Pawnee, the four-day territorial capital
The Legislature was outraged. Plus, the cholera epidemic at the fort terrified them. They wanted to leave. The pro-slavery Legislature stayed in Pawnee from only July 2-6. Adding to the chaos, some seats had two claimants, one from each election. The slavery supporters had a simple solution. They rejected the free-state candidates.
In other business, the Legislature established counties. Davis County surrounded Pawnee, named for then-Secretary of War Jefferson Davis. Then, the legislators moved the capital to the Shawnee Methodist Mission over Reeder’s veto.
How to visit the Kansas Territorial Capital Trail: To visit the First Territorial Capitol State Historic Site, you must enter Fort Riley. Read the procedure first.
Roxie’s reliable report: Slaveholder Davis despised Pawnee. He sent surveyors to prove Pawnee was on the fort’s property. The survey proved that Pawnee wasn’t on the fort’s reservation. Davis didn’t care. Instead of following the survey, he ordered the Army to raze the town. Only the capital building survived. It became a museum in 1928.
Davis later became the Confederacy’s President. Since Davis had betrayed his country, the name became unpopular. After the Civil War, Davis County became Geary County in 1889.
Shawnee Mission, the second unofficial territorial capital
The Bogus Legislature reconvened at the Shawnee Methodist Mission on July 16. They adopted the harsh Missouri slavery laws. And, on August 8, they chose Lecompton as the permanent Kansas territorial capital. Eight days later, Pierce dismissed Reeder at the Legislature’s request.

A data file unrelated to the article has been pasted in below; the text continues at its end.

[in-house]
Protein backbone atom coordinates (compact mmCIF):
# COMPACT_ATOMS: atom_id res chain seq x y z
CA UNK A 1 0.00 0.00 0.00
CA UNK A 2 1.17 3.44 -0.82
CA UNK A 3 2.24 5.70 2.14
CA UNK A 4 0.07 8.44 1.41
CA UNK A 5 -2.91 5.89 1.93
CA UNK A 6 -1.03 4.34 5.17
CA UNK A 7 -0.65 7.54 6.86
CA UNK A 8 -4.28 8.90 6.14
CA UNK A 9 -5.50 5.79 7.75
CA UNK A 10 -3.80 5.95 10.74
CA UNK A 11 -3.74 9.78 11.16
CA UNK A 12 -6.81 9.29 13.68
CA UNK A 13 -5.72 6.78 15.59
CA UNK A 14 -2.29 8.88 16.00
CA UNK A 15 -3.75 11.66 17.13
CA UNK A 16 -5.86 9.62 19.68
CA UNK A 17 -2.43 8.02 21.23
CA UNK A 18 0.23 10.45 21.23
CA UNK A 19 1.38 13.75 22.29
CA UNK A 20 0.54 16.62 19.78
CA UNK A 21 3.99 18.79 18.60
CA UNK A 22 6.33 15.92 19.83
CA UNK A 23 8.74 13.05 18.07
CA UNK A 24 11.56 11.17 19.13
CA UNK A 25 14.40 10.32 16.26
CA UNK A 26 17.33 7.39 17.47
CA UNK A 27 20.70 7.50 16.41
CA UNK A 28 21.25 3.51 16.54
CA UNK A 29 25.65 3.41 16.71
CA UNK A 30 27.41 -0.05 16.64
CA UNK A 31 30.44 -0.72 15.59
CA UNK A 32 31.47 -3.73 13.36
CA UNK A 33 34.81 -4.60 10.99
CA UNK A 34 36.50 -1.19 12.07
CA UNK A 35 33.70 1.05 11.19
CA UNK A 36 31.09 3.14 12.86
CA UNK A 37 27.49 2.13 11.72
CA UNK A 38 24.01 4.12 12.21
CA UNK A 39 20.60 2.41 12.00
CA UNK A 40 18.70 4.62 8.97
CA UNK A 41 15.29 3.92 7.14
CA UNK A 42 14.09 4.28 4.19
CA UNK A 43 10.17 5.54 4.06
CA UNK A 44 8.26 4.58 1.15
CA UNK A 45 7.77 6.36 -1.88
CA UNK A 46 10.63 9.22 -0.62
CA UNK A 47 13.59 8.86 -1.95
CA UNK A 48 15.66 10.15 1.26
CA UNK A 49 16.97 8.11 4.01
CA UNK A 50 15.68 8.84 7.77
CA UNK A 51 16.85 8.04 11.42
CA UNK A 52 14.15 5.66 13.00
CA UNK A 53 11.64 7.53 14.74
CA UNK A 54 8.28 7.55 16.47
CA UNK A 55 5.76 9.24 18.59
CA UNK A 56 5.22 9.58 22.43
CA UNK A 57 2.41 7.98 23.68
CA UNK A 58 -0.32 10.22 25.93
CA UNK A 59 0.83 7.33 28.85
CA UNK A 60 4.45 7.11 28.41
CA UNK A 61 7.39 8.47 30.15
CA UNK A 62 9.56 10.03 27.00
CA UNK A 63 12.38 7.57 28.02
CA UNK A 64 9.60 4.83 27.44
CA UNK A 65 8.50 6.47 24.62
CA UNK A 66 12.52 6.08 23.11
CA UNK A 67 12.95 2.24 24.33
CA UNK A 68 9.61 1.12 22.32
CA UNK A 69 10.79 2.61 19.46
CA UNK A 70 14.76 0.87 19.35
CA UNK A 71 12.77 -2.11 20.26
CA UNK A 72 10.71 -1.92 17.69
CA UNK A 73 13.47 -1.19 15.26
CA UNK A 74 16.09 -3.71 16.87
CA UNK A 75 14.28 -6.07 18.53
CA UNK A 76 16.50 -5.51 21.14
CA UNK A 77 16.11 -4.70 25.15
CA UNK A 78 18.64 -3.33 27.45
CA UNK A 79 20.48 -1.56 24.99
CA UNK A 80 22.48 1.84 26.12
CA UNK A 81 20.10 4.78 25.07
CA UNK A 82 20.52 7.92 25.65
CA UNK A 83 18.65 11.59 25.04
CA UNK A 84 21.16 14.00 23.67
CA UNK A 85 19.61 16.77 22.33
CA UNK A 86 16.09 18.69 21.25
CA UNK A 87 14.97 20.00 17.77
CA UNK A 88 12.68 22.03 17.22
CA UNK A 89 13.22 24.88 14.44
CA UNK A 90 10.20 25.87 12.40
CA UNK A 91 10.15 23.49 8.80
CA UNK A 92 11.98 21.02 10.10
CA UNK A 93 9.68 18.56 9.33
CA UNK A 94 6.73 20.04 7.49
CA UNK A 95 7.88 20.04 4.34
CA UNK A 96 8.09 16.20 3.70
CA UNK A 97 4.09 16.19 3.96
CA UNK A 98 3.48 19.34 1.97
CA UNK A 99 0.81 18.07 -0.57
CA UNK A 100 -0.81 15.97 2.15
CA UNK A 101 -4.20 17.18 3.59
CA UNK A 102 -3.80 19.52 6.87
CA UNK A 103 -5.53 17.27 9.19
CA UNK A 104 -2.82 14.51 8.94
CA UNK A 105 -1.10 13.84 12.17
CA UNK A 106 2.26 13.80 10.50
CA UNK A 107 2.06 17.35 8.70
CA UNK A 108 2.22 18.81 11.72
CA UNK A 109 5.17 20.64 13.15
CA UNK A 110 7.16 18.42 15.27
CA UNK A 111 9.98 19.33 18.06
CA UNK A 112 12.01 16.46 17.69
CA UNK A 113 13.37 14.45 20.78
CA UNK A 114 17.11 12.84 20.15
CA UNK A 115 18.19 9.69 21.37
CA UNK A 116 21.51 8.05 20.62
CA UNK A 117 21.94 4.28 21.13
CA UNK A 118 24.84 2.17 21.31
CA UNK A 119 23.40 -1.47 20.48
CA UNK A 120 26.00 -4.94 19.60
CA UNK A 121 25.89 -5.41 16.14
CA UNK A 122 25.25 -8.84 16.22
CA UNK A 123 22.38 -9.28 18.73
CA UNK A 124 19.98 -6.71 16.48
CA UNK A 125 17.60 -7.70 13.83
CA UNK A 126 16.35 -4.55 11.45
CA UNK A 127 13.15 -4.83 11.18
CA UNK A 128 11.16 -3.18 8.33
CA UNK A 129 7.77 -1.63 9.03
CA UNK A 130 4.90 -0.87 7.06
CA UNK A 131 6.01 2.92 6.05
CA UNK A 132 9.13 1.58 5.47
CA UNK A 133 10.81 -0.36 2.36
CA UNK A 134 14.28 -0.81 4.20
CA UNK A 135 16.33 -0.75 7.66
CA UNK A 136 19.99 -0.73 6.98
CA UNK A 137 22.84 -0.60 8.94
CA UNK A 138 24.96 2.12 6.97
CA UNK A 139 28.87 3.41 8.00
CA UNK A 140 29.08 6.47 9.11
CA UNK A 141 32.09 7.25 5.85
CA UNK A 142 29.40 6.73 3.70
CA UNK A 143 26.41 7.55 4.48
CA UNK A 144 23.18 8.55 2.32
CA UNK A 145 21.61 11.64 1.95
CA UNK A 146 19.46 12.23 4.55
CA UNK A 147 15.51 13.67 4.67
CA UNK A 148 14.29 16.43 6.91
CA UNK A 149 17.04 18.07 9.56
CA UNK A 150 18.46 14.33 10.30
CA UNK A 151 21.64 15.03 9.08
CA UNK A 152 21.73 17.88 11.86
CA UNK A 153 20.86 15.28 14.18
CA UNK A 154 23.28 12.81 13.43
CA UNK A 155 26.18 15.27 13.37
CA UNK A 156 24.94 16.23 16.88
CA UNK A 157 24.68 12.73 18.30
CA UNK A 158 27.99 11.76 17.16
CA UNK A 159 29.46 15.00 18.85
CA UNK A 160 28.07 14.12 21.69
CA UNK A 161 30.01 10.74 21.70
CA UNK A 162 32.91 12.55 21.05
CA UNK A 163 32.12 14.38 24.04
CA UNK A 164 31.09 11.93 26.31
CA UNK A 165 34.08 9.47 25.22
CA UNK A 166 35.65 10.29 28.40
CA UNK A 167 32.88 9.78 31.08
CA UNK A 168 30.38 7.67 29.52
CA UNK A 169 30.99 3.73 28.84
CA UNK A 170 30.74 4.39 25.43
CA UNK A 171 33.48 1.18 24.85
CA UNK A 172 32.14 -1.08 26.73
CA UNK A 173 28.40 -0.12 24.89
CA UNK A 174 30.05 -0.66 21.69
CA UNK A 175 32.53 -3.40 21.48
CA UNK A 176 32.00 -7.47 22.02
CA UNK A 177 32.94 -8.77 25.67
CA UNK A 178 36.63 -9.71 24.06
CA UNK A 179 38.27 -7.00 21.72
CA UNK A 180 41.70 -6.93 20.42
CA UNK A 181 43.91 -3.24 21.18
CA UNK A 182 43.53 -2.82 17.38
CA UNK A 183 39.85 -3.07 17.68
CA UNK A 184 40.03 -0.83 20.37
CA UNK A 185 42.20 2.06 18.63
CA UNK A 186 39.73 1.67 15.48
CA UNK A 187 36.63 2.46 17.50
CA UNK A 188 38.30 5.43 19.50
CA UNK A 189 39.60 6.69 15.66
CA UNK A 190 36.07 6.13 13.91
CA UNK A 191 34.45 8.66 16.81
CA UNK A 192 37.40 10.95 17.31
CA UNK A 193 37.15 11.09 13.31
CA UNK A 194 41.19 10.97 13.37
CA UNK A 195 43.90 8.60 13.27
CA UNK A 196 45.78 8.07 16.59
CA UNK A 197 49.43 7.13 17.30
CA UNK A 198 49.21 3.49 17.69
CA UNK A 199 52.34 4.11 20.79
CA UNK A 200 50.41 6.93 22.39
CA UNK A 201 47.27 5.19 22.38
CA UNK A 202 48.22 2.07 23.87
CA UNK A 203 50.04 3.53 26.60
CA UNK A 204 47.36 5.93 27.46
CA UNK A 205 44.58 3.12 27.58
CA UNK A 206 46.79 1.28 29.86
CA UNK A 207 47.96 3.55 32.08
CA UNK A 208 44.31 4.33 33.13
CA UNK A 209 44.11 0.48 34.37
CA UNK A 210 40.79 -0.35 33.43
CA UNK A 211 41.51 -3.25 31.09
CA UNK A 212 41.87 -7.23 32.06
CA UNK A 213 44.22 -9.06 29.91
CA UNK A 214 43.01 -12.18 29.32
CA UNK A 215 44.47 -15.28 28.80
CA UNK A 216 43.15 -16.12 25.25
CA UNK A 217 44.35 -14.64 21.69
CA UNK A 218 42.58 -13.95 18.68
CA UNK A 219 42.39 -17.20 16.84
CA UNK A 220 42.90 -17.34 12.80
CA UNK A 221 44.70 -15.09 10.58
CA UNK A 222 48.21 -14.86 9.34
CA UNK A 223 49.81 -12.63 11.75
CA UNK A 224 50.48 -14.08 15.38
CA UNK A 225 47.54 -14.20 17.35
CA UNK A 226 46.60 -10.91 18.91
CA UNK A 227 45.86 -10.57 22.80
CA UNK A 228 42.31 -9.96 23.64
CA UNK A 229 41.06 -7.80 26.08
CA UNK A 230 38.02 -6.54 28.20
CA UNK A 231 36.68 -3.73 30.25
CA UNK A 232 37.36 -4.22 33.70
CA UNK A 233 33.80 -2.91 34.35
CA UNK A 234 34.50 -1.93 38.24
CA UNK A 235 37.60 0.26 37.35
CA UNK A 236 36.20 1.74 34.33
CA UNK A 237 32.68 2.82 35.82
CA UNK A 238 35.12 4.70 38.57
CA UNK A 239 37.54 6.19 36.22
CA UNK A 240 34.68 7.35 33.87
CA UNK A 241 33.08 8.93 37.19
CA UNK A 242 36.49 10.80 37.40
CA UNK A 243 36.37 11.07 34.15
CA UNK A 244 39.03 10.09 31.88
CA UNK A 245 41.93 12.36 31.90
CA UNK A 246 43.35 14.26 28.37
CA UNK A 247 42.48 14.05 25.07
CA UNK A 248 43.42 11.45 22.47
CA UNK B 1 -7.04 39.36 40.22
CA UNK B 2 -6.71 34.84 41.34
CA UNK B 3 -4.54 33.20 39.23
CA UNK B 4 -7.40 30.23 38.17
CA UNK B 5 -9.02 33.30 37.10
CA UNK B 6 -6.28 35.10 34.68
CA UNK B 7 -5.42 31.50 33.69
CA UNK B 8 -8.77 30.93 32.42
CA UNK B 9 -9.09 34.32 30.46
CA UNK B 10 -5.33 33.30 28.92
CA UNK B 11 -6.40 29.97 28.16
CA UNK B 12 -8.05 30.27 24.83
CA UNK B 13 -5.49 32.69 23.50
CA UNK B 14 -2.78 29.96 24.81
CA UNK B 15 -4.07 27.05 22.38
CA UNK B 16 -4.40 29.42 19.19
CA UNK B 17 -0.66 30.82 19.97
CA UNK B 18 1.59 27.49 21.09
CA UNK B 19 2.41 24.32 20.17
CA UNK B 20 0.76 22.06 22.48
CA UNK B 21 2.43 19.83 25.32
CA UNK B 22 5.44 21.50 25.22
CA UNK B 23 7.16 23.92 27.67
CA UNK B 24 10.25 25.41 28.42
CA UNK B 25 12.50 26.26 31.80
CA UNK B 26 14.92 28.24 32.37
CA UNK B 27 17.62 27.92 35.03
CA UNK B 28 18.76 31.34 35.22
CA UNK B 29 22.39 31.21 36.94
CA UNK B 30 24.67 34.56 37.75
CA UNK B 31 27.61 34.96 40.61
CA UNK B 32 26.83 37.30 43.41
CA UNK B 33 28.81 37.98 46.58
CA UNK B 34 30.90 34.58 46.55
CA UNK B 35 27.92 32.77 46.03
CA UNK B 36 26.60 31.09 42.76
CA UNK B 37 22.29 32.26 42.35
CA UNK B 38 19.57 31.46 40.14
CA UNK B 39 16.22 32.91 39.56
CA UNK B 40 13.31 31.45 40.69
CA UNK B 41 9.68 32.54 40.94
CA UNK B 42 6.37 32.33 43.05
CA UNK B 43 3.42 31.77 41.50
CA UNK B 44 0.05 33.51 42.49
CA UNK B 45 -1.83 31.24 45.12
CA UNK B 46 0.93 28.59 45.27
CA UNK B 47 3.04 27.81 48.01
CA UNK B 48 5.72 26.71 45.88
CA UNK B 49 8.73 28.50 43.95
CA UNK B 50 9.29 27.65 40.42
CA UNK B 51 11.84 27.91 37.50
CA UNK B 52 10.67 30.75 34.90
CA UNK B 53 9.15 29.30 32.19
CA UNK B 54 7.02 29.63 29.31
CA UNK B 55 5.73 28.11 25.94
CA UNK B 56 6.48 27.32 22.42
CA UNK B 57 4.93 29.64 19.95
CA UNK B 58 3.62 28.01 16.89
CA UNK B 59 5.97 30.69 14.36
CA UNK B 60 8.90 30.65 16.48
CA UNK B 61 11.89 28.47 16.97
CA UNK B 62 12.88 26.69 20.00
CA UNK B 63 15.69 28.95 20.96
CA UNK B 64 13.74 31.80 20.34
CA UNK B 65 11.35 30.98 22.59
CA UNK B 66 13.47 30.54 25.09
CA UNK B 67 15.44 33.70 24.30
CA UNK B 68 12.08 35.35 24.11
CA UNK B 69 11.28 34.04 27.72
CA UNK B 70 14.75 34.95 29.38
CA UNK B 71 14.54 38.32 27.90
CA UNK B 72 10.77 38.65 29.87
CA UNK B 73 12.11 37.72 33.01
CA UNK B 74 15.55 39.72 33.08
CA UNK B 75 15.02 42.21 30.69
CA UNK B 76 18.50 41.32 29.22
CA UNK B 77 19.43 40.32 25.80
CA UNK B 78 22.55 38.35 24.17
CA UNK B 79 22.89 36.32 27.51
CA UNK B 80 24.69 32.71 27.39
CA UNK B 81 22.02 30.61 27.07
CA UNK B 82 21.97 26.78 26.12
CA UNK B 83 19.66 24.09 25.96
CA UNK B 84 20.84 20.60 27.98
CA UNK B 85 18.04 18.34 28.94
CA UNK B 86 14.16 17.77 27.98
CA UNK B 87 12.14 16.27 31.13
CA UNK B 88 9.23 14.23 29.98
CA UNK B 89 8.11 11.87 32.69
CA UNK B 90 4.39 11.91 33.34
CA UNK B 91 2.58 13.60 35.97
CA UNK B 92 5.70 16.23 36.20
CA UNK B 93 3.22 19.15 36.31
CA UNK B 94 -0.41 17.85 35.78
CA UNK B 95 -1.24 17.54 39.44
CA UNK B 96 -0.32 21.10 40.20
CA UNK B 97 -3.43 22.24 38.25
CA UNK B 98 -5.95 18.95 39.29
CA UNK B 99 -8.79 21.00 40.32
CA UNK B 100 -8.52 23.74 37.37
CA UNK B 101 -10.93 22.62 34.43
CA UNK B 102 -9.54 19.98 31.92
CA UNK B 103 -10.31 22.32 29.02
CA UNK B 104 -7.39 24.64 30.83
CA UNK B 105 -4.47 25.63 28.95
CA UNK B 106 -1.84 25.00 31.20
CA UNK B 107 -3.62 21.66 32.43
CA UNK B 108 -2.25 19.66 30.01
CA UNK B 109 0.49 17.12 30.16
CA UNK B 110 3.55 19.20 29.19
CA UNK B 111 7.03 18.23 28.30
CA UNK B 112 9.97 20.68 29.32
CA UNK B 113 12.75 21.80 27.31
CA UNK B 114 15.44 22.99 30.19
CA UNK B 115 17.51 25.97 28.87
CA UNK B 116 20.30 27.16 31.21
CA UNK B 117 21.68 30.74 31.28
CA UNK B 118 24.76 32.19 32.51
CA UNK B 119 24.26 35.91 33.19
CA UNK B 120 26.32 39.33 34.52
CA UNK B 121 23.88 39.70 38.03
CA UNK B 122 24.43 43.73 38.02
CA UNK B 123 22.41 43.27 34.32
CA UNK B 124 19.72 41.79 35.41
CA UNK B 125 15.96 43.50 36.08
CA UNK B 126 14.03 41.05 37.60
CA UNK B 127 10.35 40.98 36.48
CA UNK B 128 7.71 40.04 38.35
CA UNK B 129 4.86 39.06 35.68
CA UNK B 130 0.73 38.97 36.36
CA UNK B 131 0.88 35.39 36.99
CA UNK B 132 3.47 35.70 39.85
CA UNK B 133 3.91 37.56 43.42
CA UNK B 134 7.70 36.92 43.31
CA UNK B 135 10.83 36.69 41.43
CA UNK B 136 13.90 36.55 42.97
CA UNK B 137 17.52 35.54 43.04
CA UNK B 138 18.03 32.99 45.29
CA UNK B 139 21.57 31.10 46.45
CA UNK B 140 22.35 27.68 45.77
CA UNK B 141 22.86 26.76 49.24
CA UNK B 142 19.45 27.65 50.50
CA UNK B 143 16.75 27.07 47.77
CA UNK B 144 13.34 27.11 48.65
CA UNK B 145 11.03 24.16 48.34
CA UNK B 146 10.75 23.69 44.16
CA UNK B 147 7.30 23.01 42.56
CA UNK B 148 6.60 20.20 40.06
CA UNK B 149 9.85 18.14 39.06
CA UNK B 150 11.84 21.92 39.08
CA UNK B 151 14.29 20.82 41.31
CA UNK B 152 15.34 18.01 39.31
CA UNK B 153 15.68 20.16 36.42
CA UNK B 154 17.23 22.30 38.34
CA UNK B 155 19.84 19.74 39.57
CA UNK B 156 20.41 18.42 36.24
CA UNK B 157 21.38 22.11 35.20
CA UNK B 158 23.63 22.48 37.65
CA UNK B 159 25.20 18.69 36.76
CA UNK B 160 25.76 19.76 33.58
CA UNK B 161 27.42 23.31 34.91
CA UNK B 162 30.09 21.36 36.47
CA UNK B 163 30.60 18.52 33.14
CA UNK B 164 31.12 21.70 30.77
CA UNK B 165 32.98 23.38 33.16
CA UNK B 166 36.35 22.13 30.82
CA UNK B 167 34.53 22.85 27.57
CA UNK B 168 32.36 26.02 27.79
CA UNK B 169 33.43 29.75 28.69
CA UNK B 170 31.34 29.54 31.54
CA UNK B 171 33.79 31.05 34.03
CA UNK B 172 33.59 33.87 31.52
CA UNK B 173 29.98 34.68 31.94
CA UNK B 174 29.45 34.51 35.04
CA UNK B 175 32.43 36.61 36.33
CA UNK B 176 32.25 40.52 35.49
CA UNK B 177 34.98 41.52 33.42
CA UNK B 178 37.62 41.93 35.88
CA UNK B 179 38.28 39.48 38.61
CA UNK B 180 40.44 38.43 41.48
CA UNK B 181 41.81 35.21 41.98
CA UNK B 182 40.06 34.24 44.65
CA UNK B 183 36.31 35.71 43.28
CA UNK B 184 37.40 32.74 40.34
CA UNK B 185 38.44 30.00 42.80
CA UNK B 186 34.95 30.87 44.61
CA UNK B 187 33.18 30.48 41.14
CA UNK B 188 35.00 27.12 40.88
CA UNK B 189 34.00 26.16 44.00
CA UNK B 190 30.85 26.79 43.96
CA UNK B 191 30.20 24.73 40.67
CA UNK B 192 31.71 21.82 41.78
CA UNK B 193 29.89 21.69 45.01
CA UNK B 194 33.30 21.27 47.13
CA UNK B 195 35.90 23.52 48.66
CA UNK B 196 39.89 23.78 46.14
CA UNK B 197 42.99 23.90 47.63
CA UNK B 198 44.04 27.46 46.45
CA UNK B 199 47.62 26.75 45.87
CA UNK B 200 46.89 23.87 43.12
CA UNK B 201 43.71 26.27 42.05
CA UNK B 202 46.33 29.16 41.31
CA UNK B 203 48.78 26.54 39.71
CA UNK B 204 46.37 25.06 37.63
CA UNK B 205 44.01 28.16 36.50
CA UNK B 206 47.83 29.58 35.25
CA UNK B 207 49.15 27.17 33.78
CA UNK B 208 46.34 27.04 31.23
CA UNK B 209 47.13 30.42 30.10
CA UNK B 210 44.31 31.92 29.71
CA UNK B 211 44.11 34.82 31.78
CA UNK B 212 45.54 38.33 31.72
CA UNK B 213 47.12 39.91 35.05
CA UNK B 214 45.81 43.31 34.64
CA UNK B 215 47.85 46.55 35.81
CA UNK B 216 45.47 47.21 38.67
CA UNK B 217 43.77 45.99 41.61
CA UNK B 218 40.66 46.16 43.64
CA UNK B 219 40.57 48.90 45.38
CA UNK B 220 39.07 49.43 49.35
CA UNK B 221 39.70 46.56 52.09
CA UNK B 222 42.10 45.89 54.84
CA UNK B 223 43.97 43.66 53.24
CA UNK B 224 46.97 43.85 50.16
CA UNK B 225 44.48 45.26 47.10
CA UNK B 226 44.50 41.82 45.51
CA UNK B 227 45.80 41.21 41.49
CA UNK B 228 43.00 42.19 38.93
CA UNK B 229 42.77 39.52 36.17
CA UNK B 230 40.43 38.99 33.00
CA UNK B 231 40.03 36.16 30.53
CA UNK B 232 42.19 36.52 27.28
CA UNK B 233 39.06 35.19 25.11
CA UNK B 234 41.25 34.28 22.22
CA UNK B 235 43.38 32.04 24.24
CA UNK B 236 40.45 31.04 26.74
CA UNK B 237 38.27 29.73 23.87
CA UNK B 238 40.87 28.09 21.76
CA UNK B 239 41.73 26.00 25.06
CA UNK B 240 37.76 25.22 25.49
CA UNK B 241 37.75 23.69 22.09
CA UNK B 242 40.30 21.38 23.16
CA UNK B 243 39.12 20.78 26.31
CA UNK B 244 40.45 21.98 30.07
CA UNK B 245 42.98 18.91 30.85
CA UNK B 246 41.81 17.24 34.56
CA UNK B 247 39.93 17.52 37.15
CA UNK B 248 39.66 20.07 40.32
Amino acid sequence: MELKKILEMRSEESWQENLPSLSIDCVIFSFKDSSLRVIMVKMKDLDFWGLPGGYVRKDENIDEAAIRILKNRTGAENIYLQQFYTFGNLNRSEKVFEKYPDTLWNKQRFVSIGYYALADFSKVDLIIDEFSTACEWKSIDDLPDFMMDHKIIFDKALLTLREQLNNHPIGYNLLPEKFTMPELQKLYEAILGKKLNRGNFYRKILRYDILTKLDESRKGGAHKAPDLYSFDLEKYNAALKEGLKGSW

Reeder refused to go quietly. Instead, he helped lead the free-staters. They formed an opposition government.
Visiting the Kansas Territorial Capital Trail: The Shawnee Indian Mission in Fairway is now a state historic site.
Topeka sets up a government
Lecompton began functioning as the Kansas territorial capital on October 20, 1856. However, the free-staters rejected the new capital location. Thus, they decided to form a government in Topeka. They wrote a constitution and held an election. The free-state voters approved their constitution and elected state officers, including Gov. Charles Robinson.
Despite the free-state concerns, the national government opposed the Topekans. On January 24, 1856, Pierce said the Topeka government was in rebellion. Five years before the Civil War started, two rival governments fought for state control.
Six months later, Congress rejected the proposed Topeka Constitution. The House had approved it, but the Senate rejected it by two votes.
On Independence Day 1856, Col. Edwin Sumner led his troopers into Topeka. He intended to disperse the illegal Legislature. He called his responsibility “the most painful duty of my life.”
How to visit the Kansas Territorial Capital Trail: Topeka’s Constitution Hall is under restoration. A mural at the side depicts the dispersal.
Lecompton writes a constitution
In January 1857, the official Legislature authorized a constitutional convention. They scheduled an election for six months later. The free-staters boycotted the election, but they joined the October 5 election for the territory’s Legislature. The free-state voters won.
Visiting the Kansas Territorial Capital Trail: Constitution Hall is now a state historic site. To learn more, walk the Historic Walking Tour.
On December 7, 1857, when the free-staters took over the Legislature, they convened in Lecompton. But they didn’t stay. Instead, they adjourned to Lawrence’s Babcock & Lykins Building on Massachusetts Ave.
How to visit the Kansas Territorial Capital Trail: During Quantrill’s Raid in 1863, the bank building burned to the ground. Use Lawrence’s Historic Sites of Quantrill’s Raid self-guided tour.